Every fandom has its internal politics and cliques; Lovecraft fans are no different, and most of them are harmless. The only element which truly annoys me - and thankfully they are few and largely shunned - are those that support and advocate the racist views that Lovecraft held in life. Lovecraft developed and held onto those views during a time period when they were widespread sentiments, often encoded into law and scientific racialism, and died before the horrors of the Holocaust or the Civil Rights movement in the 1960s; it is too much to say that he could not have - or should have - known better, anyone living today has no such excuse. 


12. What's your favorite of Lovecraft's creations? Story and monster.

My favorite Lovecraft story is "The Picture in the House" - which for me, was a great little microcosm of Lovecraft's actual craft of writing a story; in seven and a half pages you get about as complete a tale as you could hope for, with all of the quirks of language and storytelling that define what people find glorious and terrible about Lovecraft's prose. You either love it or hate it, and I love it.

Favorite monster has to be Shub-Niggurath - the Black Goat of the Woods with a Thousand Young! What other creation has inspired so many interpretations, despite never actually appearing anywhere near the scene of events? It's just a wonderfully evocative name and epithet (if indeed, epithet it is), the kind of thing that sent Ramsey Campbell sprawling for tidbits of eldritch goat-lore in his earliest Cthulhu Mythos stories. Shades of Satan and Baal-Pteor, Gaia and the Magna Mater, the Great God Pan and Giger's alien queen. 

13. Why do you think Lovecraft's work has such staying power?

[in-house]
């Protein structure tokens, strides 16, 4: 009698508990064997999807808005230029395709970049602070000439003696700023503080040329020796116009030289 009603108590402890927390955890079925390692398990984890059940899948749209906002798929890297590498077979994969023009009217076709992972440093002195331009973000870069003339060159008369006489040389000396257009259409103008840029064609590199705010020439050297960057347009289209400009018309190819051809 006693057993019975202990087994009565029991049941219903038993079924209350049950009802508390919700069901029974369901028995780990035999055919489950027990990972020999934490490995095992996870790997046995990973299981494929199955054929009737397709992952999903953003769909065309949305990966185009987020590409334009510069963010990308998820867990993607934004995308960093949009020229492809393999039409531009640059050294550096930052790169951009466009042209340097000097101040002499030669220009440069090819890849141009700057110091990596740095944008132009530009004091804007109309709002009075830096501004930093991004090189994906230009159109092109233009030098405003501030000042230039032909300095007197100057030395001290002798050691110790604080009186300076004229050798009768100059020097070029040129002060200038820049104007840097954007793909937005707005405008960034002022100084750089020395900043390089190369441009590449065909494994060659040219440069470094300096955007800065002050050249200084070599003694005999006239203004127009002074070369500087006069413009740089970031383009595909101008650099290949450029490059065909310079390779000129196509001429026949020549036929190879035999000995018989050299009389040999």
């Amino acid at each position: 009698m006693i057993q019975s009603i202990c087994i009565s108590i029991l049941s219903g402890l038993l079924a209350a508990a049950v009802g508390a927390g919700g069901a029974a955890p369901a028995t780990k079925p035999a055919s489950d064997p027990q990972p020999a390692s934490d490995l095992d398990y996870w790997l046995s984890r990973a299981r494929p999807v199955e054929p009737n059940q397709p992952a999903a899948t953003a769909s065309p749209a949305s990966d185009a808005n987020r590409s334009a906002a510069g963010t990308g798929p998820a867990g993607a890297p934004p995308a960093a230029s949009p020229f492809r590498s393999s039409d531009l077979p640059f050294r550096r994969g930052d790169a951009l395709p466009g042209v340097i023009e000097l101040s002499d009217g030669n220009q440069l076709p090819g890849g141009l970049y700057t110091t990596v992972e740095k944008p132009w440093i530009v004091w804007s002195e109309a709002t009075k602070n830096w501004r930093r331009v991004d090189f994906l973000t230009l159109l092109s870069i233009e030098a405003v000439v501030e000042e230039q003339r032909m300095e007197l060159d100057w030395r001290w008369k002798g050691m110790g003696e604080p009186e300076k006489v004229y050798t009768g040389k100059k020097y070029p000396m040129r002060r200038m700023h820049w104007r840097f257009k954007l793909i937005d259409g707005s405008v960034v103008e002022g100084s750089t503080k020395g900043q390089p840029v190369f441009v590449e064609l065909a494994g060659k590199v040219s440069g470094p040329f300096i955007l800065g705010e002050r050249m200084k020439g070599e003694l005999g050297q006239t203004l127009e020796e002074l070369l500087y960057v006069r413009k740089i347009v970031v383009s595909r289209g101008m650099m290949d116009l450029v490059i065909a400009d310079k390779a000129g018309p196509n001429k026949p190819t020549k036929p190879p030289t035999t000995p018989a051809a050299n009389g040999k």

While a lot of folks find it hard to read through some of Lovecraft's archaic diction and racist sentiments, I think most miss that Lovecraft was really writing to a contemporary audience using his best understanding of science and philosophy, and the emotions he was seeking to evoke in his stories are still very much the fears that we have today. We are not so superior to the people of eighty years ago who first read "The Shadow over Innsmouth," and shuddered at the implications of alien miscegenation. Many of the underlying fears and attitudes that Lovecraft spoke too are very much a part of our cultural fabric, and that as much as anything I think is why it still resonates. 

14. What's your experience with Lovecraft fandom?

Mostly through the internet. While I've slung my die with many Call of Cthulhu roleplaying gamers, I just rarely get a chance to interact with fellow aficionados directly in the flesh - but we tend to congregate quite readily online! Overall I would say my experience has been mostly positive; I've made few enemies that I know of and pissed off only the right people. 

15. What can we expect from you in the future?

I'm currently working on a follow up sorts to Sex and the Cthulhu Mythos, with the working title Race and the Cthulhu Mythos. Where Sex looked at love, gender, and sexuality, Race will look at racism, racialism, and prejudice - both in Lovecraft's life and fiction, and the wider implications for weird and horror fiction beyond Lovecraft. In an era when many people have a very superficial understanding of Lovecraft & co.'s beliefs regarding race - and when it has become such a point of controversy - I think such a volume is necessary. Lovecraft deserves neither demonization nor apologia, but something much more difficult: understanding.